With the advent of course management systems and shared on-line spaces for teachers and students, I’d been eager to jump on the posting notes on-line bandwagon. I grappled with the enabling aspect of it (i.e. do we allow students to not take notes by posting them on-line?) but in the end concluded that the advantages outweighed the disadvantages. The question became, however, how to do this efficiently.

I”ve been using interactive white boards regularly for around four or five years now; I got my first Promethean Board in January of maybe ’07 or ’08, and started using it regularly, by the time I got used to it and how it worked, the following school year. At that point, the posting notes impetus was the least of my concerns, as I explored the vast functionality of the Promethean Board and its ActivVote, soon to be upgraded to ActivExpression, system; much of my investigatory energy went into this, and ActivVote and Expression changed the way I teach.

In the fall, I received a copy of Doceri, an iPad app that lets you control and annotate your computer from the iPad. This was a revolution in my teaching; I didn’t use the Promethean Board again once I got Doceri. But its sharing capabilities weren’t great. And it didn’t help that my school is using It’sLearning, a course management system that I find a bit clunky, especially if I wanted to upload multiple files per day per class (i.e. each board of notes would be a graphics file to be uploaded).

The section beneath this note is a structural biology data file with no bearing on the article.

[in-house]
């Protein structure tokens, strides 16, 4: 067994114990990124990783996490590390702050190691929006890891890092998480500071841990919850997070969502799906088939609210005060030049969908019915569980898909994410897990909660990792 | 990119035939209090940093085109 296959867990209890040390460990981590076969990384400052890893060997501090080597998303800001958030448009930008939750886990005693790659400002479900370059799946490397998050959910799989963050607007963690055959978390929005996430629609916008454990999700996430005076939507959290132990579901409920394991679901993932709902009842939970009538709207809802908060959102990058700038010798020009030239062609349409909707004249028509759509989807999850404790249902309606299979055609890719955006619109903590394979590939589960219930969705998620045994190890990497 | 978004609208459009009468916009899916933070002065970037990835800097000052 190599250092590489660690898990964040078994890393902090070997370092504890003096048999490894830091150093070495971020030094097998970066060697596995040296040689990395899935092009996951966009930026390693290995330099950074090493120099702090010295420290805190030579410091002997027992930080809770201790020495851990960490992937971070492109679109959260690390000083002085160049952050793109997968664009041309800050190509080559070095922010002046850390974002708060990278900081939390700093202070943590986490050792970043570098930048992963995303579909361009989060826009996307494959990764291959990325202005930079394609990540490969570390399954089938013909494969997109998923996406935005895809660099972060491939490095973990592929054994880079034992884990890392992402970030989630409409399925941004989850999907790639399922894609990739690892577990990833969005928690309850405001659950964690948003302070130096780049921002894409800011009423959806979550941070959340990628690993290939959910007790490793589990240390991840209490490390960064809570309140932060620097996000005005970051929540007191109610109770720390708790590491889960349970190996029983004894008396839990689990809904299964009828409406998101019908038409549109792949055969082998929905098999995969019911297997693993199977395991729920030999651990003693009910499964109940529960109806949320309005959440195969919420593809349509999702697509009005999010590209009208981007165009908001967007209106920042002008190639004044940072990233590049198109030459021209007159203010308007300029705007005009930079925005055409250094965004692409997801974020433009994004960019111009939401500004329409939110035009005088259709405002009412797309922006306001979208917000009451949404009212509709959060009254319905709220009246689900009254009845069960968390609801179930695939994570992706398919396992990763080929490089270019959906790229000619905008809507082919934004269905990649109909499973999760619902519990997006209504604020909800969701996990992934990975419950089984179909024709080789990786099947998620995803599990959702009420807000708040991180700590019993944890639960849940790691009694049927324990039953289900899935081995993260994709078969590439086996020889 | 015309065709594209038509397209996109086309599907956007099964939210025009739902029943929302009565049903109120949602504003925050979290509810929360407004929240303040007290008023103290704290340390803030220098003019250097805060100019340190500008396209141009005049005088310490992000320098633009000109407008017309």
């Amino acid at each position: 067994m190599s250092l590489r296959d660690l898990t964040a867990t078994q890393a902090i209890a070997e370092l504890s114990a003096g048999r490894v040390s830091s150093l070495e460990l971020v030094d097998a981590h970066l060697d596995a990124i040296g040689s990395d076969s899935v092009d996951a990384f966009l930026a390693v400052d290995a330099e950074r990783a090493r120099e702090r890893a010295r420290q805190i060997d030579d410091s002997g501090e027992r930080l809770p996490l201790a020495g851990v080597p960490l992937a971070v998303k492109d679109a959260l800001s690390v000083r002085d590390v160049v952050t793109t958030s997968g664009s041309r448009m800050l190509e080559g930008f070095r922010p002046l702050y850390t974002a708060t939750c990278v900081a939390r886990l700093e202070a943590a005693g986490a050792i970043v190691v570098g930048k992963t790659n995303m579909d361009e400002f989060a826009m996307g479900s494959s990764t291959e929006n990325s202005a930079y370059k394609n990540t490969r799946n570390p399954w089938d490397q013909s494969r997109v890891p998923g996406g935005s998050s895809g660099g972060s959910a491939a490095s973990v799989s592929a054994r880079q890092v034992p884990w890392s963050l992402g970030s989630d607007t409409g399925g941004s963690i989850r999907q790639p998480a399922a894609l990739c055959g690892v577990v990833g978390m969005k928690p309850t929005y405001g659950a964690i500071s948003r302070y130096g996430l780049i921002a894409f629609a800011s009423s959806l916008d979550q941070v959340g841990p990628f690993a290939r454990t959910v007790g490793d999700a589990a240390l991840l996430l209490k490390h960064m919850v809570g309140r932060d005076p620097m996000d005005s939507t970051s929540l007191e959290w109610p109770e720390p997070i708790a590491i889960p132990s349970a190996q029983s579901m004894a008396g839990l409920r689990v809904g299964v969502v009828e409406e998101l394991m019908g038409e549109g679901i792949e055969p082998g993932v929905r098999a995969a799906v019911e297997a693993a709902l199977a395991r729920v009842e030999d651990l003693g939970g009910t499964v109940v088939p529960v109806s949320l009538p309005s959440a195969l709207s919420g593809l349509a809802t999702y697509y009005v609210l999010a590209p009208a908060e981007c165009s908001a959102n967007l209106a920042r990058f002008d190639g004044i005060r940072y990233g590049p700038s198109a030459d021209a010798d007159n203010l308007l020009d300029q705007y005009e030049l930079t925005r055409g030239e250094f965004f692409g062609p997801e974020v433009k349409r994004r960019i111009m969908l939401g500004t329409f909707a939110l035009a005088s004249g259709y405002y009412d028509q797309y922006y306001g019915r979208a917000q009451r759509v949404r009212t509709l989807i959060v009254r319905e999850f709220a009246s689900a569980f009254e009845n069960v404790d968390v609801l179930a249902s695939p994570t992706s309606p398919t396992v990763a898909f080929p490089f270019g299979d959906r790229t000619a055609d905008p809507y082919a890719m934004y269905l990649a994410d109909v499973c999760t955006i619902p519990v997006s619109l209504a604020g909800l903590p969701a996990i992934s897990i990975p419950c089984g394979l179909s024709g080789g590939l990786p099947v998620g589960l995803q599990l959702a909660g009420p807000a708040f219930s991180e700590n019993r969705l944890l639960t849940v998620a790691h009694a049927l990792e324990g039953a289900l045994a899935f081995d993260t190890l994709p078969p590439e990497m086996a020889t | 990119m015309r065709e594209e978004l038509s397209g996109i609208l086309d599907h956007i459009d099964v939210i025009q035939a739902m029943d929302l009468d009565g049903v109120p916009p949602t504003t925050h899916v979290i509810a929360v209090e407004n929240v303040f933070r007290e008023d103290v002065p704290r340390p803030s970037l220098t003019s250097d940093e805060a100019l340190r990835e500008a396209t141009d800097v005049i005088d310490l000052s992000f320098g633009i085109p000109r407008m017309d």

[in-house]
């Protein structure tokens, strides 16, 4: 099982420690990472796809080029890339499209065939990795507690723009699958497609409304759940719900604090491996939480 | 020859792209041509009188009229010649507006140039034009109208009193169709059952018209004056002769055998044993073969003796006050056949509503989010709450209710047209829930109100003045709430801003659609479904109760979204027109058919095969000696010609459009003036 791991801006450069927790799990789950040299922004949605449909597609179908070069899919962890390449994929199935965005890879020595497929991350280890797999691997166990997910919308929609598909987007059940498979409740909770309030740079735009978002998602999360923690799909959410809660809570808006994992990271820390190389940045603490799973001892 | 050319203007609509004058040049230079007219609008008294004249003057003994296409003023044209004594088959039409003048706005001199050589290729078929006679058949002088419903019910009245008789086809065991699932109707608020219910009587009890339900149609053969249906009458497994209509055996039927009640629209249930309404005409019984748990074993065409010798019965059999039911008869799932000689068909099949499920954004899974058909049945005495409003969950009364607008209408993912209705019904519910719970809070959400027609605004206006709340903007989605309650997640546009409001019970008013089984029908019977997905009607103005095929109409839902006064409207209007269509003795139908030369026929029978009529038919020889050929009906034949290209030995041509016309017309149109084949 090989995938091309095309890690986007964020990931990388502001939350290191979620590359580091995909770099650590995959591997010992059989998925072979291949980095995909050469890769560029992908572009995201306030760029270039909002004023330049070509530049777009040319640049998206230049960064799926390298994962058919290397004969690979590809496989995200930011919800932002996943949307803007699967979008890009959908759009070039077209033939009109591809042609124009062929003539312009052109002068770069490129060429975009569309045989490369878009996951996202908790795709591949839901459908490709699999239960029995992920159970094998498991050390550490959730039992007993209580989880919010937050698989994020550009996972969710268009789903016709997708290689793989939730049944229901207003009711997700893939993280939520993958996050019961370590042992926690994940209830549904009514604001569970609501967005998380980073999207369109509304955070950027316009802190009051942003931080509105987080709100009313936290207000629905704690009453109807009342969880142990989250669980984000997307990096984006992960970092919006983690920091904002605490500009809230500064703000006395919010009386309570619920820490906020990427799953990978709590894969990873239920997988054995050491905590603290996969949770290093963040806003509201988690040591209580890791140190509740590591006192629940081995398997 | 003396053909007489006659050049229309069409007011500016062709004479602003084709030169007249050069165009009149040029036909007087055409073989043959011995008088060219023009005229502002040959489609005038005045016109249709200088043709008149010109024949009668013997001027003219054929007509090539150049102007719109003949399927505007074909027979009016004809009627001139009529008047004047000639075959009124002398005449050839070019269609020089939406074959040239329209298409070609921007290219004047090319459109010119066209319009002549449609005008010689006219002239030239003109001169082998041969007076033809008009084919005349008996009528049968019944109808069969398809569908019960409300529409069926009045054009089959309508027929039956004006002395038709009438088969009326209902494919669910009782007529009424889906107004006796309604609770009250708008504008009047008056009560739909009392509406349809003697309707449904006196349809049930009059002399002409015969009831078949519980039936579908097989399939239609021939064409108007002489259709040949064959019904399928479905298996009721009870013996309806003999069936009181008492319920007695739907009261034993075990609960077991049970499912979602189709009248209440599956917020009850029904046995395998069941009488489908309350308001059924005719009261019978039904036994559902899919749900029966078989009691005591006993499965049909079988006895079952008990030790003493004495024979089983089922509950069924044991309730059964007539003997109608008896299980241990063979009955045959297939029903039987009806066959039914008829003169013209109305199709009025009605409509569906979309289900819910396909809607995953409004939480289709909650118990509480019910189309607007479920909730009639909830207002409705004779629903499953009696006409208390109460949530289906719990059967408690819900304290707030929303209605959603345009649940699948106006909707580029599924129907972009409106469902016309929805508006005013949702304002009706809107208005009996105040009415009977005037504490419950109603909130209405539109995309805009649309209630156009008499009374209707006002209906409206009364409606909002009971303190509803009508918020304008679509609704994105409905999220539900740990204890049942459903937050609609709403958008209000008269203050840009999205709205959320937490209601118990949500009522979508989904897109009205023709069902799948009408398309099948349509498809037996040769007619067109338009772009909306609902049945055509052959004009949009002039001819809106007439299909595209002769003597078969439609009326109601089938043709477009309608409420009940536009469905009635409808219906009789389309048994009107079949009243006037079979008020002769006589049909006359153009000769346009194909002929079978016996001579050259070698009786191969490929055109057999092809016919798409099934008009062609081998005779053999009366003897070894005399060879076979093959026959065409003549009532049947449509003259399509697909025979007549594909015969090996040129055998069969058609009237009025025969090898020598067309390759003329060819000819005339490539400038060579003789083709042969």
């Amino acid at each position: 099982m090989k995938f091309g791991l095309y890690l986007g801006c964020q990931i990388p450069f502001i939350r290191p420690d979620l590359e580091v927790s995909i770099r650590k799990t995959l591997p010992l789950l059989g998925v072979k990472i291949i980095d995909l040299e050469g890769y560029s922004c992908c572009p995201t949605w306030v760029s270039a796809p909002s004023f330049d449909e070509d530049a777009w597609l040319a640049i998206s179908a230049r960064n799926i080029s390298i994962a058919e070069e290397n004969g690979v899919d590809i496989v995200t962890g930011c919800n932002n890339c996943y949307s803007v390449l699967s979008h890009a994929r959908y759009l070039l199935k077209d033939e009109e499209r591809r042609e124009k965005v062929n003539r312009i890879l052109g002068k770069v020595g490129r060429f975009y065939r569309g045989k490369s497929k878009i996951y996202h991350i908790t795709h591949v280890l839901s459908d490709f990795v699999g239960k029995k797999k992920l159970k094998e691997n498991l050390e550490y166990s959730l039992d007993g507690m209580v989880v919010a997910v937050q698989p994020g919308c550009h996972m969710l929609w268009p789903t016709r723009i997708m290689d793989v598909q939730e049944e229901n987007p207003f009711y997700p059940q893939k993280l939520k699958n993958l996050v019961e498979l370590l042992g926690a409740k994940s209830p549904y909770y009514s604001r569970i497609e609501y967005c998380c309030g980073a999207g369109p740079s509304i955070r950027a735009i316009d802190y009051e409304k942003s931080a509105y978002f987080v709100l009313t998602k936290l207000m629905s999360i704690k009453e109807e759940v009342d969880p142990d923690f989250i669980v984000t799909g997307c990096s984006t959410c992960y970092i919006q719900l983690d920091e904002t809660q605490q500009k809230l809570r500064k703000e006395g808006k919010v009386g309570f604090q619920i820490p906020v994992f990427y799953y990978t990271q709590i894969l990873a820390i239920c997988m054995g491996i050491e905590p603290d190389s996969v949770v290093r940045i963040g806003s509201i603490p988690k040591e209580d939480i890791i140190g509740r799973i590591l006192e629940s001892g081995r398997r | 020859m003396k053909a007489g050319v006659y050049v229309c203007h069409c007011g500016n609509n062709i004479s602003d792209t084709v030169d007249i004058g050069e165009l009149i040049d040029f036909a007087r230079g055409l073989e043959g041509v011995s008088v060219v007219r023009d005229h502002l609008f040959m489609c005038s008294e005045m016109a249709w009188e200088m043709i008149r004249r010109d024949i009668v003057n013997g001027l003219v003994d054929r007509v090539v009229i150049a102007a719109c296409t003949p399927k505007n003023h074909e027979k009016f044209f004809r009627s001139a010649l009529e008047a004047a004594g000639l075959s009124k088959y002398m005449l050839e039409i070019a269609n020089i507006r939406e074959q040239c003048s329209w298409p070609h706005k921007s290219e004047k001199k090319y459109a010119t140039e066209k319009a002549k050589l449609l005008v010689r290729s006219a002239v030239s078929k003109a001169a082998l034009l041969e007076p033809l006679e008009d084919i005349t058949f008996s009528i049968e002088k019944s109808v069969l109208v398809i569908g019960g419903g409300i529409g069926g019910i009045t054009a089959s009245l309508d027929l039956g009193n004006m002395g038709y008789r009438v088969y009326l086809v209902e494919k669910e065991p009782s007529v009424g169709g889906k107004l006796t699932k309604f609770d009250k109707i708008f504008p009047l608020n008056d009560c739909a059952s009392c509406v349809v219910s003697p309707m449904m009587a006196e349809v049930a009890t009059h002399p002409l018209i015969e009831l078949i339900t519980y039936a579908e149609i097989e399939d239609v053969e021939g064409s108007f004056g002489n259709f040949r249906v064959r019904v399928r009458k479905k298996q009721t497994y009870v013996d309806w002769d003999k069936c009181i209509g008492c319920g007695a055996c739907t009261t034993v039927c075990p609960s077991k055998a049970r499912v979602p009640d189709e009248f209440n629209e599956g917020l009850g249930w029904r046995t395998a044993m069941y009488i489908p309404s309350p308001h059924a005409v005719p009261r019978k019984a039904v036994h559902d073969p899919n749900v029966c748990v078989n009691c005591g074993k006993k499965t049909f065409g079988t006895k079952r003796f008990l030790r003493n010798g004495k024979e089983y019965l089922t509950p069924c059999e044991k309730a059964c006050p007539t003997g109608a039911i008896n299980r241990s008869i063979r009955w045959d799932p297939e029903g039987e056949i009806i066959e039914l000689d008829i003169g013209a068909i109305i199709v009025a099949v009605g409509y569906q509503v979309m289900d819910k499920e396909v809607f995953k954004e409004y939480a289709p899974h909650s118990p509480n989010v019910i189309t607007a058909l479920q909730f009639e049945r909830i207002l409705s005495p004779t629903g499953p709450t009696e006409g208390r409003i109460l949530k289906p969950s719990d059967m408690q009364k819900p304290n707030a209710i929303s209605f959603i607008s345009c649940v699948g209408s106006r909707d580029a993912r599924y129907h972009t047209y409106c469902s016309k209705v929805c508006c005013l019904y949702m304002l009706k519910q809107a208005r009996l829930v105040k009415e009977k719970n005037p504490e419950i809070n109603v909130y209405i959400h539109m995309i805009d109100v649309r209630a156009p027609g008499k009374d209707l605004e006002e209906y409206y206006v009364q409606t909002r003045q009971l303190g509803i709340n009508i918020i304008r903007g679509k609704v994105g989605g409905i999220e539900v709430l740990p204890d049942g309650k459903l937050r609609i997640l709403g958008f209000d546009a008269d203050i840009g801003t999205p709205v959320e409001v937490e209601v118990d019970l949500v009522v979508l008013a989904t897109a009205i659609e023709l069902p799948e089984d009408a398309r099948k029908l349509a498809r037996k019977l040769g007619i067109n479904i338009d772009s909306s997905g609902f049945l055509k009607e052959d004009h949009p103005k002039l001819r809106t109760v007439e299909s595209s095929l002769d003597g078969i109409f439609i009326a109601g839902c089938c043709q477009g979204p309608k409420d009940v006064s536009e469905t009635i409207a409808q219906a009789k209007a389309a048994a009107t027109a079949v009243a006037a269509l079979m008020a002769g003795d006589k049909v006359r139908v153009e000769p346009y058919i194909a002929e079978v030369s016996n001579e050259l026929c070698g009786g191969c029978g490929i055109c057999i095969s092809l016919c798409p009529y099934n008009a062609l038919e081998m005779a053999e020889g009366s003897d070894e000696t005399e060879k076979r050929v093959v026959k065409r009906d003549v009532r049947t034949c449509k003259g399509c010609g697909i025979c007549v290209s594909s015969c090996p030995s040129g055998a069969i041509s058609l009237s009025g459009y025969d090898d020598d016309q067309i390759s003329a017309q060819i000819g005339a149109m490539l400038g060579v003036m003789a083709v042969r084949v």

This past January, we moved into a brand new school building, and all of the classrooms are equipped with Eno boards. This seemed to have potential; a math teacher was saving his classnotes from the Eno board, and sharing them with his students via Dropbox (thanks, MH, for the idea). But the Eno board and I weren’t getting along. I didn’t want to take the time to navigate the inevitable glitches that occurred with the move to the new building and the introduction of all of this new technology.

A month ago or so I received Splashtop for the iPad, an app very similar to Doceri. One big difference between the two, however, is how easy Splashtop allows you to save your annotations. Splashtop installs a folder on your desktop where, when you click the camera button, your notes files are saved individuall as .jpgs. This feature facilitated ease of creation, and now I needed ease of sharing.

That’s where Dropbox comes in. I’d been using Dropbox for a while now and had experimented with a shared folder for my English class that has the iPads as a way to distribute and collect classwork. But, especially with the example of the math teacher (MH), last week I organized shared folders for my other classes expressly to share / make available class notes.

I invited the students to come to my computer to enter their email address, thus saving me from having to collect them, and shared the folder with them. Inside the folder is a notes folder that then either has a folder for each day (for multiple image files) or just the one image from that day, to which they have access.

I just began the system last week, but I’m excited to use it more. Most important, it’s a daily task that I don’t mind doing because it’s so efficient: open Splashtop folder, open Dropbox, drag and drop from one to the other. Much easier than the log in, go to course, go to folder, add, and upload that It’sLearning would require.

I’ve included some images here of what both the organization and the notes themselves look like (the __Classical folder isn’t shared yet because I’ve not yet seen them since implementing the system).

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